On one track, he said, is the President’s promise to protect policemen carrying out the campaign against drugs. On the other track, he said, is his declaration that he will not tolerate police abuses in the campaign and will deal severely with rogue cops.

The Malacañang spokesman was moved to point out the parallel-track policy in the wake of incidents indicating that some policemen may have taken advantage of the anti-drugs campaign – Tokhang – to carry out their own private operations.

READ MORE...

When the number of deaths in the campaign started ballooning some months ago, reaching 6,000 in weeks, many of them attributed to “vigilante” killings, the Philippine National Police (PNP) led by its chief Director General Ronald dela Rosa was asked to account for the unnerving statistics in a hearing conducted in August by the Senate Committee on Justice and Human Rights then led by Sen. Leila de Lima.

Then came the killing of South Korean businessman Jee Ick-joo right in Camp Crame last October by men who had arrested him in his home in Angeles City, Pampanga, and demanded payment of P5-million ransom from his wife. This moved the Senate to call for another inquiry, this one by the Senate Committee on Public Order and Dangerous Drugs headed by Sen. Panfilo Lacson.

At this hearing last Thursday, Lacson presented a video taken by CCTV (closed-circuit television) showing policemen planning illegal drugs in the office drawers of employees, followed by a police raid. The incident took place last October, Lacson said, but the victims were afraid to report the incident.

In the wake of these developments, it was reassuring to hear presidential spokesman Abella speaking on President Duterte’s anti-drugs campaign as running on parallel tracks – “One is he supports the police operations. Secondly, he will also not allow those who are rogue to go undealt with.”

The President himself apologized to South Korea and promised “maximum punishment” for the killers of businessman Jee. In his usual colorful rhetoric, he addressed the killer: “You will suffer. Make an escape. Then I would thank the gods. Then I can maybe send your head to South Korea.”

The President has spoken. Those who may have taken advantage of the anti-drugs campaign to pursue their own selfish interests have been duly warned. We hope this will stop any further plans of rogue cops and save the anti-drugs campaign from spinning out of control.


Time to step back for a closer look at drugs drive 0 SHARES Share it! Published February 3, 2017, 12:05 AM 2

It may be time to step back and take a close look at the anti-drugs campaign after the last six months that it has been carried out in the country.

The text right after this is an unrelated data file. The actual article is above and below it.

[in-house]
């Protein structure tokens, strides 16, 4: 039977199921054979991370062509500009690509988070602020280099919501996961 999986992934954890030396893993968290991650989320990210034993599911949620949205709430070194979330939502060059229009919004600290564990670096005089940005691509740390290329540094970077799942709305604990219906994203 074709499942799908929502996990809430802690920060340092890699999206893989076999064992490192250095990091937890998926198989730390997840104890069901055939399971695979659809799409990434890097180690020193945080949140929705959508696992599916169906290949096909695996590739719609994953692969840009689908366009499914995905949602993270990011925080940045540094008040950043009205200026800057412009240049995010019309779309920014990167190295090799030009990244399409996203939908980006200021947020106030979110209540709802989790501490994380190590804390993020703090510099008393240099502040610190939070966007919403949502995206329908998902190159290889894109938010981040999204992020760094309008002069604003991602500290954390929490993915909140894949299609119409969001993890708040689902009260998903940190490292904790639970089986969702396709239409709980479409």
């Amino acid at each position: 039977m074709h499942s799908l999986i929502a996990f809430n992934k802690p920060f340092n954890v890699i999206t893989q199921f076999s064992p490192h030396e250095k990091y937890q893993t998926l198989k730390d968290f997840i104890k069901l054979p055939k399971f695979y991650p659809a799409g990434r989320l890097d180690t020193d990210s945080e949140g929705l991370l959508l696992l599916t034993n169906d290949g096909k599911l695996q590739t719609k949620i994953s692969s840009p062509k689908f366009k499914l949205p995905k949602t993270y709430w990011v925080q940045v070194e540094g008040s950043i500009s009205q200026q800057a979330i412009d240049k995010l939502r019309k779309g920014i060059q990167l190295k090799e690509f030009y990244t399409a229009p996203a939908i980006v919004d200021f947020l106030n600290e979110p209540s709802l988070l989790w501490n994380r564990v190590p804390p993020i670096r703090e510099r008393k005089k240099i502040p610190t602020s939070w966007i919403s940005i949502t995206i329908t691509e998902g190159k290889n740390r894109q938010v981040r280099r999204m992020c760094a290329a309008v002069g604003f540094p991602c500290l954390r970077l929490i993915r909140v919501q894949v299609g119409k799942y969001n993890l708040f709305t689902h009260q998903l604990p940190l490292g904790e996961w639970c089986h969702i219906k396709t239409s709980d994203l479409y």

President Duterte himself directed the Philippine National Police (PNP) to turn over the campaign to the Philippine Drug Enforcement Agency (PDEA) in the wake of the kidnap-killing of a South Korean businessman right inside Camp Crame by a PNP team. The PNP organization was ordered to first clean up its ranks.

The Supreme Court has also issued a Writ of Amparo with a Temporary Protection Order (TPO) for the survivor and the family members of four persons killed in a PNP “Tokhang” operation in Payatas, Quezon Ciy, in August last year. The SC directed the Court of Appeals to hear the case and receive evidence on the petition alleging that the four men were killed by the police “execution style.”

In the last six months, the anti-drugs campaign has exposed a massive problem of drug addiction in the country, with a number of officials, including many mayors, involved in drug trafficking, The PNP organized teams that raided drug dens all over the country, encouraged by the unstinting support of President Duterte.

The case of South Korean businessman Jee Ick-joo last October, however, caused the President to rethink this all-out support to the PNP. Here, it seems, was a police team that had taken advantage of the anti-drugs campaign to carry out a kidnaping for ransom, topped by the killing of the victim right at the national PNP headquarters at Camp Crame.

READ MORE...

It caused President Duterte to stop the PNP’s Tokhang operations, and order the PNP organization to concentrate on cleaning its ranks. The PDEA will carry on the drive, with assistance from the Armed Forces.

The Supreme Court action is another phase of the reexamination of the campaign. It will look into another incident in which another group of PNP men allegedly raided a house in Payatas, Quezon City, and killed four men under suspicious circumstances. The family of those killed, fearing further police action, sought and found help from the court.

Along with his order for the PDEA to take over the anti-drugs campaign from the PNP, President Duterte said it will no longer be a six-month campaign as he said during the election campaign. It will now continue to the end of his six-year term. The problem is of such magnitude that it cannot possibly be eliminated in just six months. The order should relieve the country’s law enforcement units from undue stress carrying out such a tremendous task under such a time limit.

In any case, it is time to step back and devote some time to a review of the entire operation, see where it may have been abused by some unscrupulous elements, institute corrective measures, and then continue the campaign with all due respect to everyone’s rights, minus abuses that may have insinuated themselves into this major cleansing and reforming program of the Duterte administration.


Tourism gains vs ‘tokhang’ infamy, anti-Church scorn 0 SHARES Share it! Published February 2, 2017, 10:00 PM Elinando B. Cinco Elinando B. Cinco


By Elinando B. Cinco

We are into an odd-even game that is winning for us only some, but if we do not change strategy, it will mean losing all!

Like a successful, well-planned marketing campaign, the staging of the Miss Universe Beauty Pageant last Monday was comparable to a rousing global selling triumph.

It has paid immeasurable financial and institutional dividends not only to its American franchise holder but to the host country as well, the Department of Tourism, being the local organizer.